PAMELA DEAN:
To dictate.
J. CARLYLE SITTERSON:
Yes, to dictate, or that kind of thing. So then I talked to another member of the Executive Committee who, while not particularly approving of the decision to do it, was cognizant of the situation and wanted to try to find a way that we could… So finally it really got down to the point that it was known that it was going to come before the Executive Committee at a given time, and I decided myself, in this case, that rank was, I think we would make a rank of lecturer or something like that, would not have been required, but I decided that it was prudent for me not to bypass them since it was in the public domain. So I put it before the Executive Committee. Now, I didn't know what the Executive Committee would do about it. But, of course, I presented it and defended the appointment. But it was all in the public domain, over radio and television and press and everything else while this was going on. Because that illustrates what I was just saying about the process of integration. The desegregation of institutions was a complex one involving different elements and different stages and so on that went on over a period of time and is still going on, of course, and changing mores and so on. That was one illustration in which, in a sense of the faculty, in this instance the faculty of the School of Social Work, had in a sense presented the University with, as they saw it, no problem at all. I mean, this was a man who, as they saw it, qualified to do this and would be a valuable staff member, and these other instances that were matters of the public domain were not their concern. Now, another incident, again involving the School of Social Work, involved a black activist. Again, this shows how my memory, I can't call up these names so quickly. Howard Fuller, I think Howard was his first name, anyway, his name is Fuller. He was a professed black activist, but nevertheless, he had certain qualities and experience that would make him useful for the School of Social Work. The Dean, again, did me the courtesy, I guess you would call it courtesy, to come in and tell me that they had decided they would like to make this appointment, and they wanted to know what the University would do about it. Well, I said, "If the School decides to bring that appointment to the Chancellor, we will consider it on its merits, just as we would any other appointment." And I said, "But you must be aware that this is not an appointment that will be viewed by everybody as just like any other appointment."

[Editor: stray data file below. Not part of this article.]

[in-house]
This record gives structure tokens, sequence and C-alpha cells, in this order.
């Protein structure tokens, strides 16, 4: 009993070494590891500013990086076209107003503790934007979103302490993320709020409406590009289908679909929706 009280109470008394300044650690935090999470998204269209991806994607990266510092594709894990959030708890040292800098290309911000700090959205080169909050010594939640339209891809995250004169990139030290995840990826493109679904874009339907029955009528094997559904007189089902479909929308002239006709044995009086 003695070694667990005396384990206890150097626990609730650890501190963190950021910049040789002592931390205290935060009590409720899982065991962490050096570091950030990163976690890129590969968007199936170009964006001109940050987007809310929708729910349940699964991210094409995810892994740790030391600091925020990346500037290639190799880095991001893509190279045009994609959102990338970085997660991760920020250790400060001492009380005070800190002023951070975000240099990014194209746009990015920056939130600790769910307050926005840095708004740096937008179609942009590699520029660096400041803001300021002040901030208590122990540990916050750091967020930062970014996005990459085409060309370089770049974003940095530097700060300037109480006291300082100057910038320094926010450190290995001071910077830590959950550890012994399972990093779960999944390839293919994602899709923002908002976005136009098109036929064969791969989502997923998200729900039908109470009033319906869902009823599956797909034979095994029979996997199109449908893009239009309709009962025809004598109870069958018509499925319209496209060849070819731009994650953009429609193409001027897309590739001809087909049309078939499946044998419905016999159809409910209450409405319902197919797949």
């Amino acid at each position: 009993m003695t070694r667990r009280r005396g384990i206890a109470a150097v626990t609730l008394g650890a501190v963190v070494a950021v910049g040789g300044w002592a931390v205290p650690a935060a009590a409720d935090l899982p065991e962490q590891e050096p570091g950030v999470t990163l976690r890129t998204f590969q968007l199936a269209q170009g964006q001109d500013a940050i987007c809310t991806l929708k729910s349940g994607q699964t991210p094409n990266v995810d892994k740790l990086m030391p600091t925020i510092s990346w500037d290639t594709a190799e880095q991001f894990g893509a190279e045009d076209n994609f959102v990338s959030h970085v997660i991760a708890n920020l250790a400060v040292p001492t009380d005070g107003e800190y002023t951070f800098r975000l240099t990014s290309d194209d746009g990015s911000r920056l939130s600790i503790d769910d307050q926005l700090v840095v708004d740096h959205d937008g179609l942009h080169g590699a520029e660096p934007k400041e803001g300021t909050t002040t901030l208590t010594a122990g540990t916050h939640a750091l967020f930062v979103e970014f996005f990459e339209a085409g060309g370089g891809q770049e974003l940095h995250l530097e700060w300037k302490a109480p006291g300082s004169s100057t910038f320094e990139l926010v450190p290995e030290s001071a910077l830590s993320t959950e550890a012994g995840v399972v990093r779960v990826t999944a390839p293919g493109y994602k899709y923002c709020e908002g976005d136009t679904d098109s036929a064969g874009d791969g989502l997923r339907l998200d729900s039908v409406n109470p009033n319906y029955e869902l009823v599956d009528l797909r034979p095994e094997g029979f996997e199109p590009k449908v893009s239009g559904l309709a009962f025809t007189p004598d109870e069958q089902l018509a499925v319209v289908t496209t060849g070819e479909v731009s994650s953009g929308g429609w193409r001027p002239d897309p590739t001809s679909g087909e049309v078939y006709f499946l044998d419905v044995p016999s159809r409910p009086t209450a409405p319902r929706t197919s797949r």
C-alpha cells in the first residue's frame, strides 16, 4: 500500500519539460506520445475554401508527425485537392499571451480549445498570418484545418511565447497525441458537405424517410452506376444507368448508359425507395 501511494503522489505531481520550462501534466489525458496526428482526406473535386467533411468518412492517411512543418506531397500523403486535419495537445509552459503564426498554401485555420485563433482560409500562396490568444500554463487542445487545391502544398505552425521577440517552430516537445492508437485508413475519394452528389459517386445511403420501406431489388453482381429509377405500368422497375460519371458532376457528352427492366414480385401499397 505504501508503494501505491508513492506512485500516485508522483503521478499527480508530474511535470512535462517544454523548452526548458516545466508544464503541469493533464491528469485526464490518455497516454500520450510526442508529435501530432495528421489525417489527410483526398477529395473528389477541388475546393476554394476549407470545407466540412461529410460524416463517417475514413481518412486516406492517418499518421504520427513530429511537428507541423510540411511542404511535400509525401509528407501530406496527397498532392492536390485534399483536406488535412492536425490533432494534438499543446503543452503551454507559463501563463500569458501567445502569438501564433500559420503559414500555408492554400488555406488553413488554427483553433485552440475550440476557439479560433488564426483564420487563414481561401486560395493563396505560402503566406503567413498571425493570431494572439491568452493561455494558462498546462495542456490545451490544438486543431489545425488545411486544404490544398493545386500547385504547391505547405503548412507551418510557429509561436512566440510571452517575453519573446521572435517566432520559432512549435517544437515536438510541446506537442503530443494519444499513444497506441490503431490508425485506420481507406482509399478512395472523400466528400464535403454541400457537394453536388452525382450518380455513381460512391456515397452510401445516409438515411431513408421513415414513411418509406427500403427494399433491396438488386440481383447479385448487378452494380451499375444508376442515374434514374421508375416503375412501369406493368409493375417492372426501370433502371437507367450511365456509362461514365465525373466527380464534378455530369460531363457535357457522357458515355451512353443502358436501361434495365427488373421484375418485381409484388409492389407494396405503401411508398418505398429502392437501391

PAMELA DEAN:
It's not just going to be routine.
J. CARLYLE SITTERSON:
That's right. It's not going to be routine when some other people get to examine it. Lo and behold, the Department did come to me, and as I do with any, and as I presume Chancellors still do when we want to get some faculty consideration, we take it to the Advisory Committee and let them examine the ramifications and so on of it. We did that, and then we took it to the Executive Committee of the Board of Trustees. And I'm telling you, it precipitated one of the [most] bitter discussions on that issue.
PAMELA DEAN:
Was it because he was black or because he was an activist?
J. CARLYLE SITTERSON:
I think it was primarily because he was an activist but the association of the two certainly didn't help it any. But again, that went through.
PAMELA DEAN:
Did they ever turn down?
J. CARLYLE SITTERSON:
Never turned down. But the thing is, I said, "Nobody knows how much prestige and influence I lost by that." See, that's not something you can put, it's in the public domain. In other words, I knew good and well that the Executive Committee, or that many members of it, let's put it that way, I don't mean to imply that it was a unanimous view because that certainly was not true, but certainly in the view of a substantial number, they didn't have much use for what I was going to do from that point on.
PAMELA DEAN:
This had been a white man's University since it was established…
J. CARLYLE SITTERSON:
As most all American universities were.
PAMELA DEAN:
Exactly. And you were involved, you had to be the point man for the changes.
J. CARLYLE SITTERSON:
I happened to be there at a certain time when certain great social changes were under way.